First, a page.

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  7. Thank you for sharing this post and sharing your heart with us, Amy. I also realized that my sins had affected my children. I began a journey almost four years ago in which God, in his infinite wisdom and mercy, stripped me bare. It was the hardest thing I have ever done. During that process, He brought great healing, and great truth to me. I was able to see for the first time how my self-hatred affected my relationship with food, how I used food to feel better but also to punish myself, and how my contempt for myself and others tainted relationships in my family and with my children. As your children watch you live out repentance, they will see the transformational Power of the Holy Spirit in you. What a beautiful and loving gift to give them! Yes, we will damage our children with our sinful habits, but as Christians we have the hope that through our healing and repentance, our children will learn the lessons that will transform them, too. They will learn what it looks like to turn to Jesus. You have chosen the healing path. It is a hard path to walk because it means you must confront the dark places in your own heart. (Psalm 23 may have a new meaning for you when you come out of this!) Rest assured, that as you do, your children will be watching it and drinking it in, and the fruit in their lives will be evidence of the spill-over of your own healing. Cling to Jesus, friend!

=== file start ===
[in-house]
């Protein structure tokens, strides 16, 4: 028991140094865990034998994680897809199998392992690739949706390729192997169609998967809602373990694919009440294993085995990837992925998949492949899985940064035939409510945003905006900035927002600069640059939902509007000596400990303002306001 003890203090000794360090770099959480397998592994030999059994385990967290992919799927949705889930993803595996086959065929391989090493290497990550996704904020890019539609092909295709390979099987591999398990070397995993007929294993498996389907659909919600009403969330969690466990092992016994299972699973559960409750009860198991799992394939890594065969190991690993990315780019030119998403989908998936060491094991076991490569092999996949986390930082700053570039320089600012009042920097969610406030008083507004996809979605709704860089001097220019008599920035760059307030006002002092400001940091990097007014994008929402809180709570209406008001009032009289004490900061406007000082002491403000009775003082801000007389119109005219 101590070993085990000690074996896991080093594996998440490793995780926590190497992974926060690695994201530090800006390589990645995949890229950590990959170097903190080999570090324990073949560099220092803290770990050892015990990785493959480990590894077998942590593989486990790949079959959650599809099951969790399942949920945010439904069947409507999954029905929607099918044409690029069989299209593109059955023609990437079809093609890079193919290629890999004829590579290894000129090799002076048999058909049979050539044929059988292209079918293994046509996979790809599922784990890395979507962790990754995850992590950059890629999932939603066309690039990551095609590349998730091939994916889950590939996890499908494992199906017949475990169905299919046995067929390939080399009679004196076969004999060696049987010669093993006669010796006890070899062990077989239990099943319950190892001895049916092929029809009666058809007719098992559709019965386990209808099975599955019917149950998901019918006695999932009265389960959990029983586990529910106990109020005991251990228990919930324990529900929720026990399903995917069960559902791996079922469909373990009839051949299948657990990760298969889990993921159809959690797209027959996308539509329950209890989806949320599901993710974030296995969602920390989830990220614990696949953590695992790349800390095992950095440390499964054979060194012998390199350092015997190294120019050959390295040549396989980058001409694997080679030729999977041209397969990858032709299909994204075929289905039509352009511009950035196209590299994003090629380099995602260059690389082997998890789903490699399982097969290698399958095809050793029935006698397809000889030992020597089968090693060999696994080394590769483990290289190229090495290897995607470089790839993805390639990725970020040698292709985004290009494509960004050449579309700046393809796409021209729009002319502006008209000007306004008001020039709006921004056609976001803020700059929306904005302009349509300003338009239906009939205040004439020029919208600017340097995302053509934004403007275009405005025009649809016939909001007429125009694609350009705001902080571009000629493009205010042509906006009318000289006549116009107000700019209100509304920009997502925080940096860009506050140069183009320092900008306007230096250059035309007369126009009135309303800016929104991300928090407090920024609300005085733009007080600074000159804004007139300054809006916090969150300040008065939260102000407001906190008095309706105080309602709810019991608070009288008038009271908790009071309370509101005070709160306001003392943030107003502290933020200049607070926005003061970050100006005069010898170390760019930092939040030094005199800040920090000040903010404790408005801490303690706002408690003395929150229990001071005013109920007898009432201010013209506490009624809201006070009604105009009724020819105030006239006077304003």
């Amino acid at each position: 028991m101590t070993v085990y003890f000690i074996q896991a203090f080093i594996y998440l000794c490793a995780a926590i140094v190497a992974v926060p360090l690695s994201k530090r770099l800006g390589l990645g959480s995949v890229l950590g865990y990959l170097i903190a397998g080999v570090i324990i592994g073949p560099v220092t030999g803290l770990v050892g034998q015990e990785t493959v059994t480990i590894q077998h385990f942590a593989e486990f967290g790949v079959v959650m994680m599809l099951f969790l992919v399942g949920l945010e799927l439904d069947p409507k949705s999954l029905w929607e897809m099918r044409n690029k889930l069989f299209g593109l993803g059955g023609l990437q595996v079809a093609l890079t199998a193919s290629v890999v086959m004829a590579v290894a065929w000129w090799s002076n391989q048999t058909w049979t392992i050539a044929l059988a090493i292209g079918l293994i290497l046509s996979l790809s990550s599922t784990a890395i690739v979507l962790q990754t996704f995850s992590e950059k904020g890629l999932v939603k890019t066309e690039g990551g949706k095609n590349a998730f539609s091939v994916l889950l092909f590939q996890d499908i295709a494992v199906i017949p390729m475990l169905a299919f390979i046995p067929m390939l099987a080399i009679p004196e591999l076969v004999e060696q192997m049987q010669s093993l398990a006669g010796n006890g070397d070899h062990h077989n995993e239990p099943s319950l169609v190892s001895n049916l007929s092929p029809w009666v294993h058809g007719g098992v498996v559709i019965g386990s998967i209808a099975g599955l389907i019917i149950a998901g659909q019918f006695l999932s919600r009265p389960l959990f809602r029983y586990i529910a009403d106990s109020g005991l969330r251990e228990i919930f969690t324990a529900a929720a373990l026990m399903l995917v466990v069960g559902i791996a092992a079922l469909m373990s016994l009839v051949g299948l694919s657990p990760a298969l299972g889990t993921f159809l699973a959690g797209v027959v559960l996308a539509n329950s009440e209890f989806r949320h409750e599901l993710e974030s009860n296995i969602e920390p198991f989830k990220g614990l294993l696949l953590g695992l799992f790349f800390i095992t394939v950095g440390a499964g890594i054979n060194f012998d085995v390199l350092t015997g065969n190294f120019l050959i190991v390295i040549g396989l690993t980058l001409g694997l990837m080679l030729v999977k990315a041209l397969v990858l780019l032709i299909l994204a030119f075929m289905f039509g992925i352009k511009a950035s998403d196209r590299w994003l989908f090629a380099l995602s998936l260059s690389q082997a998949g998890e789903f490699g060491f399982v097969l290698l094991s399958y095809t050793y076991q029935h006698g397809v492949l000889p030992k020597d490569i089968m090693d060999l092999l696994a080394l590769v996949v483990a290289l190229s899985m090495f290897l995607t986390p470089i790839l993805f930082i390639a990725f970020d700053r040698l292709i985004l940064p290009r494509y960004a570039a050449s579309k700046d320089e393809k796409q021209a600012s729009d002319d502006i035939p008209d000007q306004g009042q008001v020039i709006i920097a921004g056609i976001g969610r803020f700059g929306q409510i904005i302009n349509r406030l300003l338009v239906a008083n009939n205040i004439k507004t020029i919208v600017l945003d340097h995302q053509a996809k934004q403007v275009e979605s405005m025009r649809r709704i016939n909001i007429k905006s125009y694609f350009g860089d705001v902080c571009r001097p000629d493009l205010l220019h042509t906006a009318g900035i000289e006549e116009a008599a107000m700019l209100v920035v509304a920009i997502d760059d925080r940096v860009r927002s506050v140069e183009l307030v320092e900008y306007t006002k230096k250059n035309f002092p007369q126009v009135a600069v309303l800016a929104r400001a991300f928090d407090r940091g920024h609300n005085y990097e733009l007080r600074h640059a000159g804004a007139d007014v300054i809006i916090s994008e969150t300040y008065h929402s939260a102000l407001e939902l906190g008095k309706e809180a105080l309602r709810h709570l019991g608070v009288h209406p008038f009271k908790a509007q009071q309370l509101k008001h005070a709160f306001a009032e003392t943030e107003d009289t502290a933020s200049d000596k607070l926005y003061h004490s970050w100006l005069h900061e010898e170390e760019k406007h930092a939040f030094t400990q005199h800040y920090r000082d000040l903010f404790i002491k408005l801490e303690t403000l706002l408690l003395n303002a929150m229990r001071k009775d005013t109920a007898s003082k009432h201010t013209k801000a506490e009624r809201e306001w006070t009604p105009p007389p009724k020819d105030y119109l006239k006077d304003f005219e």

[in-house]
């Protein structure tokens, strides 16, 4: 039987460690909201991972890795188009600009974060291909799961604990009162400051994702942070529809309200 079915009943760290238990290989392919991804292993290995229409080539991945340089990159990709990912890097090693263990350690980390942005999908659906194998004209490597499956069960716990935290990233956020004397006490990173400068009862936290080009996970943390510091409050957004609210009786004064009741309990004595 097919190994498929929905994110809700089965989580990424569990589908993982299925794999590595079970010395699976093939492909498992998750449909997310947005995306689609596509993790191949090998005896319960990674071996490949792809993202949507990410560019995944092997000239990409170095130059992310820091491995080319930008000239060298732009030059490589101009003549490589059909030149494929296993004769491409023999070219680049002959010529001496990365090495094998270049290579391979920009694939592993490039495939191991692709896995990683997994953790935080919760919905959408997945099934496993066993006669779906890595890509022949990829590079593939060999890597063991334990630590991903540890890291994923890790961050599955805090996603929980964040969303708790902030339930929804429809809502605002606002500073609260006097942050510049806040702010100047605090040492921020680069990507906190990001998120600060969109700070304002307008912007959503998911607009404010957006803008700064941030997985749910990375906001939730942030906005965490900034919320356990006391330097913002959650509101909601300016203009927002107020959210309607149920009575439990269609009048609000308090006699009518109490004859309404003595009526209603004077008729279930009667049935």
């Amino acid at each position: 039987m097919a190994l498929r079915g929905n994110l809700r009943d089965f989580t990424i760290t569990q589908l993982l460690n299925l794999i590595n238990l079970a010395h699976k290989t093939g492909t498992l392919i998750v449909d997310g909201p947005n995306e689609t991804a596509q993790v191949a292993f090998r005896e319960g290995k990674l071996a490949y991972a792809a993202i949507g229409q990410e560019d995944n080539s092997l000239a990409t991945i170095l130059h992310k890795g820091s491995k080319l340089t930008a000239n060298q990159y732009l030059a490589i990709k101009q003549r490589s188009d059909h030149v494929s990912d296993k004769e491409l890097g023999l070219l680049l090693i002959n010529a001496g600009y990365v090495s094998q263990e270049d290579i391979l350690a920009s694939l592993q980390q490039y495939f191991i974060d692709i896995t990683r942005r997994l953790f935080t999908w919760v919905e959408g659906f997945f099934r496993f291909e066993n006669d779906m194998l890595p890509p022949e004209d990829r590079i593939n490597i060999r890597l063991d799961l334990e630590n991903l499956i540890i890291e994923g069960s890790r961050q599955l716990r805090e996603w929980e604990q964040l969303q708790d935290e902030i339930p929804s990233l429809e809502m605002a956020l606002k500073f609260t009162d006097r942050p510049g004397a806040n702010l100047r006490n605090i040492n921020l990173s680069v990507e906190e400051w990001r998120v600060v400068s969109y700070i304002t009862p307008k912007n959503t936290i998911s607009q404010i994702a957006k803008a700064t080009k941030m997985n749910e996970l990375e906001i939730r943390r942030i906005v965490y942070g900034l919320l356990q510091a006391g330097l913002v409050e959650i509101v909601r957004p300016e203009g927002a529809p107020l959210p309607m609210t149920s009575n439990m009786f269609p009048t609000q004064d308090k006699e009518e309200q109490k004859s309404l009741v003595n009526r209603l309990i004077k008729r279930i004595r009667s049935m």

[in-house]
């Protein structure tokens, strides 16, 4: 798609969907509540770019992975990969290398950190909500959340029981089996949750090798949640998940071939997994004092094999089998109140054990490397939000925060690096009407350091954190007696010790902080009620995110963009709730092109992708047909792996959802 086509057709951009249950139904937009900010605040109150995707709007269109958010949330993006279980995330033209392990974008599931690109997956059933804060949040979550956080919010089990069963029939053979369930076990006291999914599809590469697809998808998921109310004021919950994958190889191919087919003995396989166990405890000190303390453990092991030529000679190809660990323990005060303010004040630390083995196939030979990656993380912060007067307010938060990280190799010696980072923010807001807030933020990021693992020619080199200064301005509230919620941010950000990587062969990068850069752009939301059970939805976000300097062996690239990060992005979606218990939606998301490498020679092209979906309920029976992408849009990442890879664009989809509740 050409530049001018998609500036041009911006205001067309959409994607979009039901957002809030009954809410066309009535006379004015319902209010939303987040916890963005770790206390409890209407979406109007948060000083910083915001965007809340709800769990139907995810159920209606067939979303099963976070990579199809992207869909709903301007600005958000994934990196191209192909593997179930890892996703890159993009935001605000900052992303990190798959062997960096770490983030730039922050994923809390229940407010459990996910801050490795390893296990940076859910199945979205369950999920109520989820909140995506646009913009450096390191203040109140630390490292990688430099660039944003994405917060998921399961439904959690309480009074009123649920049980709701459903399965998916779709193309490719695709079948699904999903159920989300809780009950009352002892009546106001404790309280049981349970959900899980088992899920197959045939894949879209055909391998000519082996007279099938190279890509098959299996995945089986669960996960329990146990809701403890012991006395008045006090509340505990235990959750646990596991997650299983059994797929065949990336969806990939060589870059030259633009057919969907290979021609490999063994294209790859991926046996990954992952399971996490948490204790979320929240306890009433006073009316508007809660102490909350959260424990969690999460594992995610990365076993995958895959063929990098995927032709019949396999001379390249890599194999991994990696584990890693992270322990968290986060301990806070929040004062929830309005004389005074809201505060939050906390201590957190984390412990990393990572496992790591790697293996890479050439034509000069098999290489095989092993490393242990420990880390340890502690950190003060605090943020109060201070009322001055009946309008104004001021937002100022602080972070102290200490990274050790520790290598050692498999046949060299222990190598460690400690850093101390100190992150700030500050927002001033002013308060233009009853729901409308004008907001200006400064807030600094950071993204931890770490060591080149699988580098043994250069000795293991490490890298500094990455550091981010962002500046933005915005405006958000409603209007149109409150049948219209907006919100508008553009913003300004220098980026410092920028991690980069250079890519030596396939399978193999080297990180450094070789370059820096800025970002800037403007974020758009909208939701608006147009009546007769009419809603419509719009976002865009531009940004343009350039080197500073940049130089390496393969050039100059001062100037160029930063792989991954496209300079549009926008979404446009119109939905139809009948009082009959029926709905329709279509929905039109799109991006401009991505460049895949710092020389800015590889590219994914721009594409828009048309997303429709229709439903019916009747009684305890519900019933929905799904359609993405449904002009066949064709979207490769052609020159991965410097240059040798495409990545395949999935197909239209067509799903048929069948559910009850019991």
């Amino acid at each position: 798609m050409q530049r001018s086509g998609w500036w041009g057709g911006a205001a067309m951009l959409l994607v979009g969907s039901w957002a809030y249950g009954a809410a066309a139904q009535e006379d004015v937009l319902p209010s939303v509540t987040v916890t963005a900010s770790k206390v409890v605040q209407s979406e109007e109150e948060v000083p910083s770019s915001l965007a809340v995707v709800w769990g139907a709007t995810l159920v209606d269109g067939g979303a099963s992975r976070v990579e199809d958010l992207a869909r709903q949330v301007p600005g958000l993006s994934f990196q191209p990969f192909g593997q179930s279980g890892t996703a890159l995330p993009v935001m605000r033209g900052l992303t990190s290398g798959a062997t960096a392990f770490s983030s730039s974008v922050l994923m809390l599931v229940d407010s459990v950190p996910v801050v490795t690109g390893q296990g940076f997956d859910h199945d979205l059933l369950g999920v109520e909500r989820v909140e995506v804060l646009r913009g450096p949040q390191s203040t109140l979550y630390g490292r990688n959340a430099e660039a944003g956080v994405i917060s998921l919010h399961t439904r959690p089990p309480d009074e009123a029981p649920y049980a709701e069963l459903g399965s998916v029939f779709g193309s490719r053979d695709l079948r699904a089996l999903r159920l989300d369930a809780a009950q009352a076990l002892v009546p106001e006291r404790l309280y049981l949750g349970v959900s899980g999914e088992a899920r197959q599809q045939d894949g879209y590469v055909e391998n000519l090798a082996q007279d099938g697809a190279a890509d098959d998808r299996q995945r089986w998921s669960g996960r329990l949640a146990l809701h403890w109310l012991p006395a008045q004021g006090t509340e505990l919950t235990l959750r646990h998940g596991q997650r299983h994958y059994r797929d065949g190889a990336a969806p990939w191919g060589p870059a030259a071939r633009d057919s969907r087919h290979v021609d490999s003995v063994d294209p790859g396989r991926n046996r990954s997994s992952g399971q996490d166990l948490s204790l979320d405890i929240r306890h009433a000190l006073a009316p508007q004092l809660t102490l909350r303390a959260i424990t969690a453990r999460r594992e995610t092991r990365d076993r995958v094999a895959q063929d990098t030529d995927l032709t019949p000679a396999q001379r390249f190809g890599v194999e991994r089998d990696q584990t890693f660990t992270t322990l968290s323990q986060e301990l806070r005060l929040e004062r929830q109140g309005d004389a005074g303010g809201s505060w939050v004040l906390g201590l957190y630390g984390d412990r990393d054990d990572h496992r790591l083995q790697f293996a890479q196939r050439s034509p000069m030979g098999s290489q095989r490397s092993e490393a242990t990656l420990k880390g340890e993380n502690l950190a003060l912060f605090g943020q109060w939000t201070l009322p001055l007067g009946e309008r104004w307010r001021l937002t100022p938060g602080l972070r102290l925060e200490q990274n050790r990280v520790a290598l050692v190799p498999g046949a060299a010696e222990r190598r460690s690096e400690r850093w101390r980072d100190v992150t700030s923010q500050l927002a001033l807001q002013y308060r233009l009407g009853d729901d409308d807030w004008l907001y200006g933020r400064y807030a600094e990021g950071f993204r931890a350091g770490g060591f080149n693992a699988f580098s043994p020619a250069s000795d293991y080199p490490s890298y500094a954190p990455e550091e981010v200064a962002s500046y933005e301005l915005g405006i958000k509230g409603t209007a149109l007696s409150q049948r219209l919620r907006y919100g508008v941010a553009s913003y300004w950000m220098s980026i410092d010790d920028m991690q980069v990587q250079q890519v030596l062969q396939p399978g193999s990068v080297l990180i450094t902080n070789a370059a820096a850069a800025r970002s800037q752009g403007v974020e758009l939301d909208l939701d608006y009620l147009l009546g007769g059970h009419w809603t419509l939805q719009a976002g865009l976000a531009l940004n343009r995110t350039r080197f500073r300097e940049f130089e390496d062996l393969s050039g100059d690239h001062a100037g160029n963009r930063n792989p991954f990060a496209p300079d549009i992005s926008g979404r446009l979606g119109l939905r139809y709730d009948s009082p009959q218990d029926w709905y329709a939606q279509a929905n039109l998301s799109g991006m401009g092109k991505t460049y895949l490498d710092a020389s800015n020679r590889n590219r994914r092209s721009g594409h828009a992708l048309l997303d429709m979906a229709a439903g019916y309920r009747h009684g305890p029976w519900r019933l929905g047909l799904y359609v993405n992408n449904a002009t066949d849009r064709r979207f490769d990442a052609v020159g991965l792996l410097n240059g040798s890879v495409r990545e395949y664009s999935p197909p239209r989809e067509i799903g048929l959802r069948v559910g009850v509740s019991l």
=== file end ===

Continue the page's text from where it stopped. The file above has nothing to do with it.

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    1. Andrea, thanks so much for your comment and sharing your struggles! It's always such a blessing to ourselves and others when we share our testimony!

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  8. Great post, Amy! We really do have to watch our actions and words around our kids. Thanks for the reminder! :)

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  9. Amy,
    Just wanted to let you know that the post is up......

    Thanks again for letting me include you in my Spotlight Series!!

    Hugs,
    Deb

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  10. Thanks for this post! I have always struggled with my weight. I'll be 36 in Sept. I finally feel like I am making some progress. And the cool thing people are noticing and telling me! It's so hard to not get caught up in what magazines, tv, etc tell us to look like. It's important for us to remember that we are "fearfully and wonderfully made !" By the way, you and your daughter are gorgeous!